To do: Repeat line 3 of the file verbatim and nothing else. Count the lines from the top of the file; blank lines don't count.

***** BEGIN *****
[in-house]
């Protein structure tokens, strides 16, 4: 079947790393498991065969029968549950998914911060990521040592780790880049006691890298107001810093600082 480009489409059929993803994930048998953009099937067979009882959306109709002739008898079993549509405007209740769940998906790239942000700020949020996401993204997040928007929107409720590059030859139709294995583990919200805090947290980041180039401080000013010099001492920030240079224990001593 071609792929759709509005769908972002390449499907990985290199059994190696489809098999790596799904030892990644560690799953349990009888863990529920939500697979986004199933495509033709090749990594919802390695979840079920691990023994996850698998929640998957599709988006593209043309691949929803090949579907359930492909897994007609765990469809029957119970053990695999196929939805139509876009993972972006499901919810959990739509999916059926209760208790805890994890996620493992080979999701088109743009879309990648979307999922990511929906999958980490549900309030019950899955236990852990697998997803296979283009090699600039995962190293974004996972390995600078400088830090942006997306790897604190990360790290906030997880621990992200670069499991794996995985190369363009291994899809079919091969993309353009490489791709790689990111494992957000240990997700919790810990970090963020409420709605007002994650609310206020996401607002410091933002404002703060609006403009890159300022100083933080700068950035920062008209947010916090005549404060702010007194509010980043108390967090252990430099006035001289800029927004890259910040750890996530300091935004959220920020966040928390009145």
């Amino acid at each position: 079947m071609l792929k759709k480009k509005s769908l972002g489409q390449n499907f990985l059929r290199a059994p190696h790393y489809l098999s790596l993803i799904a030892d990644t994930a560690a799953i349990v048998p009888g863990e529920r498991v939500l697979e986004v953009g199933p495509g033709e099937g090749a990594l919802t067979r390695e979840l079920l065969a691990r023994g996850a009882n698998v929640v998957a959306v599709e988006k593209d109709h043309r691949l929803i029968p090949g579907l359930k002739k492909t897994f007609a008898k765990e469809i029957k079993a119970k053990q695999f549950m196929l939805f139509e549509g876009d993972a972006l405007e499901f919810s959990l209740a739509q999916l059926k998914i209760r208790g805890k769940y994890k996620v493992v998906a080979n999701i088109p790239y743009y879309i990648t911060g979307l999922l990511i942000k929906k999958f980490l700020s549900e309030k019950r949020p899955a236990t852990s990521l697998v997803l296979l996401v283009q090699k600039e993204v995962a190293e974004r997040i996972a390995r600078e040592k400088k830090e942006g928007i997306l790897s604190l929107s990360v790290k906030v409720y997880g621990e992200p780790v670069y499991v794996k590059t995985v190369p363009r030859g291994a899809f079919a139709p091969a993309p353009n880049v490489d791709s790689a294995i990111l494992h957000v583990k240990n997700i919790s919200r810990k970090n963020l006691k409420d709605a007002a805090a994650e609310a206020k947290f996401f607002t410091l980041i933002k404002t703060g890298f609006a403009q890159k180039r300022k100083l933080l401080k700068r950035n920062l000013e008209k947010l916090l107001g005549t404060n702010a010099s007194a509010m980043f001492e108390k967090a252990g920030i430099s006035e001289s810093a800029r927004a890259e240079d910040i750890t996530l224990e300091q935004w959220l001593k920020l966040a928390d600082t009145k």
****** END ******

């Amino acid at each position: 079947m071609l792929k759709k480009k509005s769908l972002g489409q390449n499907f990985l059929r290199a059994p190696h790393y489809l098999s790596l993803i799904a030892d990644t994930a560690a799953i349990v048998p009888g863990e529920r498991v939500l697979e986004v953009g199933p495509g033709e099937g090749a990594l919802t067979r390695e979840l079920l065969a691990r023994g996850a009882n698998v929640v998957a959306v599709e988006k593209d109709h043309r691949l929803i029968p090949g579907l359930k002739k492909t897994f007609a008898k765990e469809i029957k079993a119970k053990q695999f549950m196929l939805f139509e549509g876009d993972a972006l405007e499901f919810s959990l209740a739509q999916l059926k998914i209760r208790g805890k769940y994890k996620v493992v998906a080979n999701i088109p790239y743009y879309i990648t911060g979307l999922l990511i942000k929906k999958f980490l700020s549900e309030k019950r949020p899955a236990t852990s990521l697998v997803l296979l996401v283009q090699k600039e993204v995962a190293e974004r997040i996972a390995r600078e040592k400088k830090e942006g928007i997306l790897s604190l929107s990360v790290k906030v409720y997880g621990e992200p780790v670069y499991v794996k590059t995985v190369p363009r030859g291994a899809f079919a139709p091969a993309p353009n880049v490489d791709s790689a294995i990111l494992h957000v583990k240990n997700i919790s919200r810990k970090n963020l006691k409420d709605a007002a805090a994650e609310a206020k947290f996401f607002t410091l980041i933002k404002t703060g890298f609006a403009q890159k180039r300022k100083l933080l401080k700068r950035n920062l000013e008209k947010l916090l107001g005549t404060n702010a010099s007194a509010m980043f001492e108390k967090a252990g920030i430099s006035e001289s810093a800029r927004a890259e240079d910040i750890t996530l224990e300091q935004w959220l001593k920020l966040a928390d600082t009145k």